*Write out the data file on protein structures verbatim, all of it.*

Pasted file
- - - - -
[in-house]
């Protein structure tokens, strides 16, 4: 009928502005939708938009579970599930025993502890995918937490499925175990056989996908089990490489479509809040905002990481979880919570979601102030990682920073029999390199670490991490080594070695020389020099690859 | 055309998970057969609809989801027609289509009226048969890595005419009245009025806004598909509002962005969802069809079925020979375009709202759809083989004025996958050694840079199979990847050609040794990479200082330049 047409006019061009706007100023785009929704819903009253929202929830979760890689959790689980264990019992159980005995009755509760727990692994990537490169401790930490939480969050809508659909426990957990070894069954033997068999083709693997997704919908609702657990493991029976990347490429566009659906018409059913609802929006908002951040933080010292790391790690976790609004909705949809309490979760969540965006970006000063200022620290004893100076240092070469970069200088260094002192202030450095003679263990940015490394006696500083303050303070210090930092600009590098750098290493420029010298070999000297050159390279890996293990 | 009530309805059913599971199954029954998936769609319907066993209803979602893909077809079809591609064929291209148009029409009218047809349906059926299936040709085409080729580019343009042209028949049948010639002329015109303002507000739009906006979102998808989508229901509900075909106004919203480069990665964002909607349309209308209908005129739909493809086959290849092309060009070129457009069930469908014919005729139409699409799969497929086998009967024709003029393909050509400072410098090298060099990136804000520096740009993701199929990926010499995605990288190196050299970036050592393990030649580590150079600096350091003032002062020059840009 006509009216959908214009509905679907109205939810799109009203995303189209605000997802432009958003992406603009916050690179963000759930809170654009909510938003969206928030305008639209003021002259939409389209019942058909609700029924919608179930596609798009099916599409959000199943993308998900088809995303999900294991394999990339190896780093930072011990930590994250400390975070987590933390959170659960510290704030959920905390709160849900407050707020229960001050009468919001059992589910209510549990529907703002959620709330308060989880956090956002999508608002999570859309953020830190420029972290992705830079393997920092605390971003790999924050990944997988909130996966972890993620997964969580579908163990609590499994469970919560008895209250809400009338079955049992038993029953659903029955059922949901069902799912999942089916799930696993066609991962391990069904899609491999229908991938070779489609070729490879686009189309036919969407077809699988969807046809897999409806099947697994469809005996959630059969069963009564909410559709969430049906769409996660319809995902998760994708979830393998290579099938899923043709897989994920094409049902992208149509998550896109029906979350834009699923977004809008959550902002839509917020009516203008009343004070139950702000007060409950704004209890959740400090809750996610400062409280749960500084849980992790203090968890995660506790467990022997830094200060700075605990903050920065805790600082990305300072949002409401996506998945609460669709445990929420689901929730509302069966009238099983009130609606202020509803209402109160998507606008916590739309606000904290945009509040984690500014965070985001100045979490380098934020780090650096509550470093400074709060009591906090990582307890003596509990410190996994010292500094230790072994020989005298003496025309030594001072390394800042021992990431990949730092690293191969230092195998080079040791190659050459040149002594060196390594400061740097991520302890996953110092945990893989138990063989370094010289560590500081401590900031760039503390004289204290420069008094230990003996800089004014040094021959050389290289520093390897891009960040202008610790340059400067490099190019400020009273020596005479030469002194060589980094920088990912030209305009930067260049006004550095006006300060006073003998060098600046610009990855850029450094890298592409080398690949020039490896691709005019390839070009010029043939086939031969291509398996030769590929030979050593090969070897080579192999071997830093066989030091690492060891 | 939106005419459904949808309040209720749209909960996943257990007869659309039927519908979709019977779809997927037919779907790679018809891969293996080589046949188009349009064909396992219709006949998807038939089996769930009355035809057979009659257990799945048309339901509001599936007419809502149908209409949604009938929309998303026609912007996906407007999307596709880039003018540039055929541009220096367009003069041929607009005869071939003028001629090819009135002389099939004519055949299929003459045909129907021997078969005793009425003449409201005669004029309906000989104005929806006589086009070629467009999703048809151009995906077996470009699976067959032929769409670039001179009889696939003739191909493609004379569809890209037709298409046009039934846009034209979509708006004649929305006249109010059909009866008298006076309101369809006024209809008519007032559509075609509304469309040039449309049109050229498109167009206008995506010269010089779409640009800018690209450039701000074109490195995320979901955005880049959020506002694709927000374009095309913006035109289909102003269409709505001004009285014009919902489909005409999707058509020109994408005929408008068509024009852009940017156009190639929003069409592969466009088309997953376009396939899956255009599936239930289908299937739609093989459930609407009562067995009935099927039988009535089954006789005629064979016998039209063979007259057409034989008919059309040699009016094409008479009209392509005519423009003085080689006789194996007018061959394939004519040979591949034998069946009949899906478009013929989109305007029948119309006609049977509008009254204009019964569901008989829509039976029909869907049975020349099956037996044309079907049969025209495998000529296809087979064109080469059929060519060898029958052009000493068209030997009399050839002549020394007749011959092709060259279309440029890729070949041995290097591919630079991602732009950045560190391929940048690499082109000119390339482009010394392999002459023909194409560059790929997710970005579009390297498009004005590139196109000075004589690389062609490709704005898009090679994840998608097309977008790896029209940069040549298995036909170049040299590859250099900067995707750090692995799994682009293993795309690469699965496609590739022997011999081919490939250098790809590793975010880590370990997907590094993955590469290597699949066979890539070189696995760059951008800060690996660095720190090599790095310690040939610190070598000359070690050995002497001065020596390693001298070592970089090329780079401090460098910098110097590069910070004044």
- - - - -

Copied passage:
[in-house]
């Protein structure tokens, strides 16, 4: 009928502005939708938009579970599930025993502890995918937490499925175990056989996908089990490489479509809040905002990481979880919570979601102030990682920073029999390199670490991490080594070695020389020099690859 | 055309998970057969609809989801027609289509009226048969890595005419009245009025806004598909509002962005969802069809079925020979375009709202759809083989004025996958050694840079199979990847050609040794990479200082330049 047409006019061009706007100023785009929704819903009253929202929830979760890689959790689980264990019992159980005995009755509760727990692994990537490169401790930490939480969050809508659909426990957990070894069954033997068999083709693997997704919908609702657990493991029976990347490429566009659906018409059913609802929006908002951040933080010292790391790690976790609004909705949809309490979760969540965006970006000063200022620290004893100076240092070469970069200088260094002192202030450095003679263990940015490394006696500083303050303070210090930092600009590098750098290493420029010298070999000297050159390279890996293990 | 009530309805059913599971199954029954998936769609319907066993209803979602893909077809079809591609064929291209148009029409009218047809349906059926299936040709085409080729580019343009042209028949049948010639002329015109303002507000739009906006979102998808989508229901509900075909106004919203480069990665964002909607349309209308209908005129739909493809086959290849092309060009070129457009069930469908014919005729139409699409799969497929086998009967024709003029393909050509400072410098090298060099990136804000520096740009993701199929990926010499995605990288190196050299970036050592393990030649580590150079600096350091003032002062020059840009 006509009216959908214009509905679907109205939810799109009203995303189209605000997802432009958003992406603009916050690179963000759930809170654009909510938003969206928030305008639209003021002259939409389209019942058909609700029924919608179930596609798009099916599409959000199943993308998900088809995303999900294991394999990339190896780093930072011990930590994250400390975070987590933390959170659960510290704030959920905390709160849900407050707020229960001050009468919001059992589910209510549990529907703002959620709330308060989880956090956002999508608002999570859309953020830190420029972290992705830079393997920092605390971003790999924050990944997988909130996966972890993620997964969580579908163990609590499994469970919560008895209250809400009338079955049992038993029953659903029955059922949901069902799912999942089916799930696993066609991962391990069904899609491999229908991938070779489609070729490879686009189309036919969407077809699988969807046809897999409806099947697994469809005996959630059969069963009564909410559709969430049906769409996660319809995902998760994708979830393998290579099938899923043709897989994920094409049902992208149509998550896109029906979350834009699923977004809008959550902002839509917020009516203008009343004070139950702000007060409950704004209890959740400090809750996610400062409280749960500084849980992790203090968890995660506790467990022997830094200060700075605990903050920065805790600082990305300072949002409401996506998945609460669709445990929420689901929730509302069966009238099983009130609606202020509803209402109160998507606008916590739309606000904290945009509040984690500014965070985001100045979490380098934020780090650096509550470093400074709060009591906090990582307890003596509990410190996994010292500094230790072994020989005298003496025309030594001072390394800042021992990431990949730092690293191969230092195998080079040791190659050459040149002594060196390594400061740097991520302890996953110092945990893989138990063989370094010289560590500081401590900031760039503390004289204290420069008094230990003996800089004014040094021959050389290289520093390897891009960040202008610790340059400067490099190019400020009273020596005479030469002194060589980094920088990912030209305009930067260049006004550095006006300060006073003998060098600046610009990855850029450094890298592409080398690949020039490896691709005019390839070009010029043939086939031969291509398996030769590929030979050593090969070897080579192999071997830093066989030091690492060891 | 939106005419459904949808309040209720749209909960996943257990007869659309039927519908979709019977779809997927037919779907790679018809891969293996080589046949188009349009064909396992219709006949998807038939089996769930009355035809057979009659257990799945048309339901509001599936007419809502149908209409949604009938929309998303026609912007996906407007999307596709880039003018540039055929541009220096367009003069041929607009005869071939003028001629090819009135002389099939004519055949299929003459045909129907021997078969005793009425003449409201005669004029309906000989104005929806006589086009070629467009999703048809151009995906077996470009699976067959032929769409670039001179009889696939003739191909493609004379569809890209037709298409046009039934846009034209979509708006004649929305006249109010059909009866008298006076309101369809006024209809008519007032559509075609509304469309040039449309049109050229498109167009206008995506010269010089779409640009800018690209450039701000074109490195995320979901955005880049959020506002694709927000374009095309913006035109289909102003269409709505001004009285014009919902489909005409999707058509020109994408005929408008068509024009852009940017156009190639929003069409592969466009088309997953376009396939899956255009599936239930289908299937739609093989459930609407009562067995009935099927039988009535089954006789005629064979016998039209063979007259057409034989008919059309040699009016094409008479009209392509005519423009003085080689006789194996007018061959394939004519040979591949034998069946009949899906478009013929989109305007029948119309006609049977509008009254204009019964569901008989829509039976029909869907049975020349099956037996044309079907049969025209495998000529296809087979064109080469059929060519060898029958052009000493068209030997009399050839002549020394007749011959092709060259279309440029890729070949041995290097591919630079991602732009950045560190391929940048690499082109000119390339482009010394392999002459023909194409560059790929997710970005579009390297498009004005590139196109000075004589690389062609490709704005898009090679994840998608097309977008790896029209940069040549298995036909170049040299590859250099900067995707750090692995799994682009293993795309690469699965496609590739022997011999081919490939250098790809590793975010880590370990997907590094993955590469290597699949066979890539070189696995760059951008800060690996660095720190090599790095310690040939610190070598000359070690050995002497001065020596390693001298070592970089090329780079401090460098910098110097590069910070004044």